Lobbying is often scorned, and commonly considered an unethical practice of influencing lawmakers. Even though there are thousands of lobbyists working at all levels of government for every conceivable interest group, it is corporations that often receive the most wrath.

For example, Barack Obama brags: “I am in this race to tell the corporate lobbyists that their days of setting the agenda in Washington are over. I have done more than any other candidate in this race to take on lobbyists – and won.”John McCain has been criticized for being anti-lobby while at the same time courting the advice of several corporate lobbyists; but he’s quick to wash his hands of this hypocrisy, saying, “At no time have I ever done anything that would betray the public trust.”

But petitioning the government either as an interest group, private citizen, or corporation, is a fundamental right explicitly enumerated in the petition clause of the First Amendment to the U.S. Constitution: “Congress shall make no law…. abridging…the right of the people…to petition the Government for a redress of grievances.”

And according to the First Amendment Center at Vanderbilt University, lobbying is considered a form of petition (with no guarantee that the lobbyist will get what he wants):

“Lobbyists try to persuade government officials either to support or oppose various policy issues. Therefore, lobbying can be considered a form of petitioning the government for redress of grievances, subject to protection under the First Amendment’s petition clause. Although there has not been a great deal of judicial analysis on First Amendment protections afforded to lobbying, the courts have carved out several parameters. First, the petition clause does not grant a lobbyist the absolute right to speak to a government official nor does it grant a lobbyist the right to a hearing based on his or her grievances. In addition, the clause does not create an obligation for a government official to take action in response to a grievance. Finally, any statement made while a lobbyist petitions a government official does not receive greater protection than any other expression protected by the First Amendment.”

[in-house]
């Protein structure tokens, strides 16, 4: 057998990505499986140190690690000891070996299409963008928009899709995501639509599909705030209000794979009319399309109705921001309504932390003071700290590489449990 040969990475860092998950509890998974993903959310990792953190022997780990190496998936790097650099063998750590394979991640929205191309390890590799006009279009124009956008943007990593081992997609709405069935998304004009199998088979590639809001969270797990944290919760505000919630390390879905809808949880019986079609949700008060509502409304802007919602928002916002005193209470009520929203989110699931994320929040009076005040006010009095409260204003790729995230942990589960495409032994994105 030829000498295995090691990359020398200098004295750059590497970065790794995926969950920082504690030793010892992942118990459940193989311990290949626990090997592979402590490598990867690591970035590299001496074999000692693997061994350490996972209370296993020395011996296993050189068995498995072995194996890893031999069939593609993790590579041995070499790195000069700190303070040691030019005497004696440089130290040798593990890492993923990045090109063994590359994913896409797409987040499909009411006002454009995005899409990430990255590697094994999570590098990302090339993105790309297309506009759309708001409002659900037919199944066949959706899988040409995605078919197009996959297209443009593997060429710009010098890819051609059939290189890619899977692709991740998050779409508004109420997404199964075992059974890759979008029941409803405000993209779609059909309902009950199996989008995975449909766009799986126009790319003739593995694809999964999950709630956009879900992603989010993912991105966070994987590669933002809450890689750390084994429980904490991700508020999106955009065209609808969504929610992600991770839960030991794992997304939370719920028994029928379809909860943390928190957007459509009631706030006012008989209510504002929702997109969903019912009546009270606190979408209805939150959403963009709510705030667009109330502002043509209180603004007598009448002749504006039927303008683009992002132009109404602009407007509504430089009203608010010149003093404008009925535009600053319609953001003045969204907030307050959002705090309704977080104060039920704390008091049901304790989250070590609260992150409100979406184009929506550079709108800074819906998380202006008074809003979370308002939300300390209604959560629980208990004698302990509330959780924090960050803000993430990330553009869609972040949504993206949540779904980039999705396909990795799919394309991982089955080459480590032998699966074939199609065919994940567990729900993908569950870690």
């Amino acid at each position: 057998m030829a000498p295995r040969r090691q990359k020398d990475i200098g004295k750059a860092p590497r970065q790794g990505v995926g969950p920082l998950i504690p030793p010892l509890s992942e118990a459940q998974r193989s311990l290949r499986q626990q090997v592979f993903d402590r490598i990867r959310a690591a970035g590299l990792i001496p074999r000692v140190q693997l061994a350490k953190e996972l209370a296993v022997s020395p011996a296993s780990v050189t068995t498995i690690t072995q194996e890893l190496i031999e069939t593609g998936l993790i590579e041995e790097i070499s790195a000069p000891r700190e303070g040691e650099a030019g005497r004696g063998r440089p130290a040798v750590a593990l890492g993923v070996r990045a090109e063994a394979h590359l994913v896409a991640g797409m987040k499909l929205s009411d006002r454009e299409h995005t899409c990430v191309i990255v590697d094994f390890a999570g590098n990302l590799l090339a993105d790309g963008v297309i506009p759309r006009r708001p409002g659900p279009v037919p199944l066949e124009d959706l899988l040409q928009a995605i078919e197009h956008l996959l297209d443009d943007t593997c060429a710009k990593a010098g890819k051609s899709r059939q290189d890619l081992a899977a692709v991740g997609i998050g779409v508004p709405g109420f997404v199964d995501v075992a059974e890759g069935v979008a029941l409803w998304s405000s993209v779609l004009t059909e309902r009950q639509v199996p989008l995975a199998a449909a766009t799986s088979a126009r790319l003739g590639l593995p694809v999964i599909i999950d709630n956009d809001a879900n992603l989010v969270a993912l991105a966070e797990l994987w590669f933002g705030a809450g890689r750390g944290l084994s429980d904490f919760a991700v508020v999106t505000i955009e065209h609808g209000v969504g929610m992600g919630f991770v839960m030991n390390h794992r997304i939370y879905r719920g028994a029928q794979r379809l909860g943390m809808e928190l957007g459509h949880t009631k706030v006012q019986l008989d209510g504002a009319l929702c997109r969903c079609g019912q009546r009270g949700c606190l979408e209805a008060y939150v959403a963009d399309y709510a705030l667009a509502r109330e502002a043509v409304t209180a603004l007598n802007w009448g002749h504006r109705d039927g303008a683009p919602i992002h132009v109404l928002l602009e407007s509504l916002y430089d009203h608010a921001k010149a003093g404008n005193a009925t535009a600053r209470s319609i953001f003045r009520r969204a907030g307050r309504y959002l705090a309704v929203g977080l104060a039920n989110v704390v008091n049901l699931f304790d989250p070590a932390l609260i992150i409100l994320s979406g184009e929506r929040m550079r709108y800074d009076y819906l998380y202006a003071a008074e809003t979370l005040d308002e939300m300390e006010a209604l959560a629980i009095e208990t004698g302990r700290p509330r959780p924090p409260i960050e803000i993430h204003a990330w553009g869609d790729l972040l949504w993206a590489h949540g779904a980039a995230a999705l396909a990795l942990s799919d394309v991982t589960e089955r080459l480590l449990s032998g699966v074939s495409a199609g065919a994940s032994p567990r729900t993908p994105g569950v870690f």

So, with the political bias against corporate lobbying, how are companies supposed to survive when politicians attempt to make laws and regulations that threaten their businesses? Are they just supposed to shut up and accept any capricious violation of their property rights?!

Because there is no separation of state and economics in America—resulting in the mixed capitalist-socialist economy we have today—it is imperative that the right to petition government be upheld. It may be the only way, albeit indirect, to fight for property rights.

While some interest groups and companies improperly lobby for government handouts and preferences, and play the infamous “pork-barrel” game, this is not because the right of petition is wrong, but because the entanglement of government and the economy is wrong.

The essential point is this: politicians’ flagrant disregard of the First Amendment right to petition is symptomatic of not only their power lust, but their arrogant disdain for the concept of individual rights, property rights and government’s proper role as servant to the people.

And the “people” includes the companies which create the wealth and the necessities of our daily life. If politicians legislate them out of existence directly by regulations or indirectly by limiting their right to petition, then government will truly have total power over the economy–and you and me.

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